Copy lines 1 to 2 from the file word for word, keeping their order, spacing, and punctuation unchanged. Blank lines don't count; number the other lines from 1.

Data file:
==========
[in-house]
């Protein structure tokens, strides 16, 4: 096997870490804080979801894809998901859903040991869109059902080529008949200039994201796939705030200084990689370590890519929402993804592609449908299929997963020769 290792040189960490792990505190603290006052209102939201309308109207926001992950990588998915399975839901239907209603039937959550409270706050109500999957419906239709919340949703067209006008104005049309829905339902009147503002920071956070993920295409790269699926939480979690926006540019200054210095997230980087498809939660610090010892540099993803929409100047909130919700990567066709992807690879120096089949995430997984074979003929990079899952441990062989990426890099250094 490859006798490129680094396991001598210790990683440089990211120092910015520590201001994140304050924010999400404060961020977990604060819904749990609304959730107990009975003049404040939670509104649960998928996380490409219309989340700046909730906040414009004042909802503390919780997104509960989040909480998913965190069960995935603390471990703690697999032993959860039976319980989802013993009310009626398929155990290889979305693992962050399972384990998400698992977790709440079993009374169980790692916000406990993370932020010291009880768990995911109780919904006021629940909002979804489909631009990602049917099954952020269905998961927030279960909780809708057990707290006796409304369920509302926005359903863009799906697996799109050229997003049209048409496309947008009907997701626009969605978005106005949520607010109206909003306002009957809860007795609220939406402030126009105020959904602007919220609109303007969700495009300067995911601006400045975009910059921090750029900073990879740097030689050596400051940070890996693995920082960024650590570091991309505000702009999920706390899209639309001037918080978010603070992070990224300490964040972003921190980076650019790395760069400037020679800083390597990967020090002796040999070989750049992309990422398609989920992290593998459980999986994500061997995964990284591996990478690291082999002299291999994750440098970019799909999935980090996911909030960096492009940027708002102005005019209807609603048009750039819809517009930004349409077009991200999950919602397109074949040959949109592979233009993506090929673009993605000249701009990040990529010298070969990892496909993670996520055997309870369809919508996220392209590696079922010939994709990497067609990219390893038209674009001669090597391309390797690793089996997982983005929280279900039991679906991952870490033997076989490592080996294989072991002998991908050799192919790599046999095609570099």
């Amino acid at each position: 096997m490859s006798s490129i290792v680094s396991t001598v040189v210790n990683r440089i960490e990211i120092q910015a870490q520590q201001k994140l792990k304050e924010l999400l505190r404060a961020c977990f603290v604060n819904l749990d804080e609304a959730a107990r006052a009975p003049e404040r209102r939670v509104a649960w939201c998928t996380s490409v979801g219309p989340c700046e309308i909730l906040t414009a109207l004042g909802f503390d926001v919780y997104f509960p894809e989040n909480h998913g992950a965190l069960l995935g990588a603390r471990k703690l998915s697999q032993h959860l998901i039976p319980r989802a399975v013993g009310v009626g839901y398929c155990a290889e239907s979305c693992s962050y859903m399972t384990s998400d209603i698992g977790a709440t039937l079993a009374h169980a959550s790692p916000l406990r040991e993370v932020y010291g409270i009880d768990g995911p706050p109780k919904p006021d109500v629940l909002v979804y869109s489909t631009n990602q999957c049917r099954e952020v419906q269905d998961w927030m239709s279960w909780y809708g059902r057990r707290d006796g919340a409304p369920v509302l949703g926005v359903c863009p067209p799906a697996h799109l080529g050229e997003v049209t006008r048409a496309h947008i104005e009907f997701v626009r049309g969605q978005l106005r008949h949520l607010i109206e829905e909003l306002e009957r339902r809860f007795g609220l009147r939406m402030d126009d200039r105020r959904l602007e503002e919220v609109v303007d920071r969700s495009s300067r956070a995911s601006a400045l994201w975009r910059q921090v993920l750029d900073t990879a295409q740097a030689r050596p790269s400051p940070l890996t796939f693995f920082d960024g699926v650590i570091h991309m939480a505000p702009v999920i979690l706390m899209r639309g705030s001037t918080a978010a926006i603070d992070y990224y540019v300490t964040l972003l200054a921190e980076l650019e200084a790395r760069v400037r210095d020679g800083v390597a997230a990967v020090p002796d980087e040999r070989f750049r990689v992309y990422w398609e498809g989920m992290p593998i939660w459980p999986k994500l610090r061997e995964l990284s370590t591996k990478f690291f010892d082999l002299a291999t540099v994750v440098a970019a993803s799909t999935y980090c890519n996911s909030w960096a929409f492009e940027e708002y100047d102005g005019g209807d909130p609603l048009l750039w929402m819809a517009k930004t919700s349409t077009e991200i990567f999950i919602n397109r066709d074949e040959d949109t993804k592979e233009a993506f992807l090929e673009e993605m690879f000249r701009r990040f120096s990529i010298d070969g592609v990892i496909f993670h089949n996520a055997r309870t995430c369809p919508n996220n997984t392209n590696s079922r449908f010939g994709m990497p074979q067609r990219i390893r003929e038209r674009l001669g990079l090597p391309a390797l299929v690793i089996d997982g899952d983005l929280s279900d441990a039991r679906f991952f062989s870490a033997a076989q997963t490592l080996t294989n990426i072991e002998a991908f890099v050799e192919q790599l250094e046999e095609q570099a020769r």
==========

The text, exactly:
[in-house]
């Protein structure tokens, strides 16, 4: 096997870490804080979801894809998901859903040991869109059902080529008949200039994201796939705030200084990689370590890519929402993804592609449908299929997963020769 290792040189960490792990505190603290006052209102939201309308109207926001992950990588998915399975839901239907209603039937959550409270706050109500999957419906239709919340949703067209006008104005049309829905339902009147503002920071956070993920295409790269699926939480979690926006540019200054210095997230980087498809939660610090010892540099993803929409100047909130919700990567066709992807690879120096089949995430997984074979003929990079899952441990062989990426890099250094 490859006798490129680094396991001598210790990683440089990211120092910015520590201001994140304050924010999400404060961020977990604060819904749990609304959730107990009975003049404040939670509104649960998928996380490409219309989340700046909730906040414009004042909802503390919780997104509960989040909480998913965190069960995935603390471990703690697999032993959860039976319980989802013993009310009626398929155990290889979305693992962050399972384990998400698992977790709440079993009374169980790692916000406990993370932020010291009880768990995911109780919904006021629940909002979804489909631009990602049917099954952020269905998961927030279960909780809708057990707290006796409304369920509302926005359903863009799906697996799109050229997003049209048409496309947008009907997701626009969605978005106005949520607010109206909003306002009957809860007795609220939406402030126009105020959904602007919220609109303007969700495009300067995911601006400045975009910059921090750029900073990879740097030689050596400051940070890996693995920082960024650590570091991309505000702009999920706390899209639309001037918080978010603070992070990224300490964040972003921190980076650019790395760069400037020679800083390597990967020090002796040999070989750049992309990422398609989920992290593998459980999986994500061997995964990284591996990478690291082999002299291999994750440098970019799909999935980090996911909030960096492009940027708002102005005019209807609603048009750039819809517009930004349409077009991200999950919602397109074949040959949109592979233009993506090929673009993605000249701009990040990529010298070969990892496909993670996520055997309870369809919508996220392209590696079922010939994709990497067609990219390893038209674009001669090597391309390797690793089996997982983005929280279900039991679906991952870490033997076989490592080996294989072991002998991908050799192919790599046999095609570099």